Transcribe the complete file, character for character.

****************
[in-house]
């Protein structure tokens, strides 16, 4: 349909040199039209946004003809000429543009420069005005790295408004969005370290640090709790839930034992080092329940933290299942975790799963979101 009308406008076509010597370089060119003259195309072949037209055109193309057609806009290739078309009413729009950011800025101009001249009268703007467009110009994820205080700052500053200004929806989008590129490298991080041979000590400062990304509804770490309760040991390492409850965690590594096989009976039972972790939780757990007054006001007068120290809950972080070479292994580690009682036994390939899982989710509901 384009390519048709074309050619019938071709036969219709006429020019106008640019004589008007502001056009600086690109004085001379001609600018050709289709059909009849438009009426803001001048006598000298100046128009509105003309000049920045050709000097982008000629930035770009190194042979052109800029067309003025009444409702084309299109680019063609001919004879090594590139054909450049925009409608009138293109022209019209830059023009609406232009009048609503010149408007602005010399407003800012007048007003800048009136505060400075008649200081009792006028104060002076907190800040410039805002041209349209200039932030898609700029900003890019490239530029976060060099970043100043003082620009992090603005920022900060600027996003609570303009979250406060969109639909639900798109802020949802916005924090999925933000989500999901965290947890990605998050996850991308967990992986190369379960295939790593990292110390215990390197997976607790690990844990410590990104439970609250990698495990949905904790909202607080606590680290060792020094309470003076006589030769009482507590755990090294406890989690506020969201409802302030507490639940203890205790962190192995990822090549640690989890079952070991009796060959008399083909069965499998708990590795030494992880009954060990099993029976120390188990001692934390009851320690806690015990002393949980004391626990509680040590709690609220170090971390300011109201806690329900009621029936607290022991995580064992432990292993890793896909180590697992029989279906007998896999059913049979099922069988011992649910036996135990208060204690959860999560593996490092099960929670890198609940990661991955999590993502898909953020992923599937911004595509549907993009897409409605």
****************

[in-house]
């Protein structure tokens, strides 16, 4: 349909040199039209946004003809000429543009420069005005790295408004969005370290640090709790839930034992080092329940933290299942975790799963979101 009308406008076509010597370089060119003259195309072949037209055109193309057609806009290739078309009413729009950011800025101009001249009268703007467009110009994820205080700052500053200004929806989008590129490298991080041979000590400062990304509804770490309760040991390492409850965690590594096989009976039972972790939780757990007054006001007068120290809950972080070479292994580690009682036994390939899982989710509901 384009390519048709074309050619019938071709036969219709006429020019106008640019004589008007502001056009600086690109004085001379001609600018050709289709059909009849438009009426803001001048006598000298100046128009509105003309000049920045050709000097982008000629930035770009190194042979052109800029067309003025009444409702084309299109680019063609001919004879090594590139054909450049925009409608009138293109022209019209830059023009609406232009009048609503010149408007602005010399407003800012007048007003800048009136505060400075008649200081009792006028104060002076907190800040410039805002041209349209200039932030898609700029900003890019490239530029976060060099970043100043003082620009992090603005920022900060600027996003609570303009979250406060969109639909639900798109802020949802916005924090999925933000989500999901965290947890990605998050996850991308967990992986190369379960295939790593990292110390215990390197997976607790690990844990410590990104439970609250990698495990949905904790909202607080606590680290060792020094309470003076006589030769009482507590755990090294406890989690506020969201409802302030507490639940203890205790962190192995990822090549640690989890079952070991009796060959008399083909069965499998708990590795030494992880009954060990099993029976120390188990001692934390009851320690806690015990002393949980004391626990509680040590709690609220170090971390300011109201806690329900009621029936607290022991995580064992432990292993890793896909180590697992029989279906007998896999059913049979099922069988011992649910036996135990208060204690959860999560593996490092099960929670890198609940990661991955999590993502898909953020992923599937911004595509549907993009897409409605």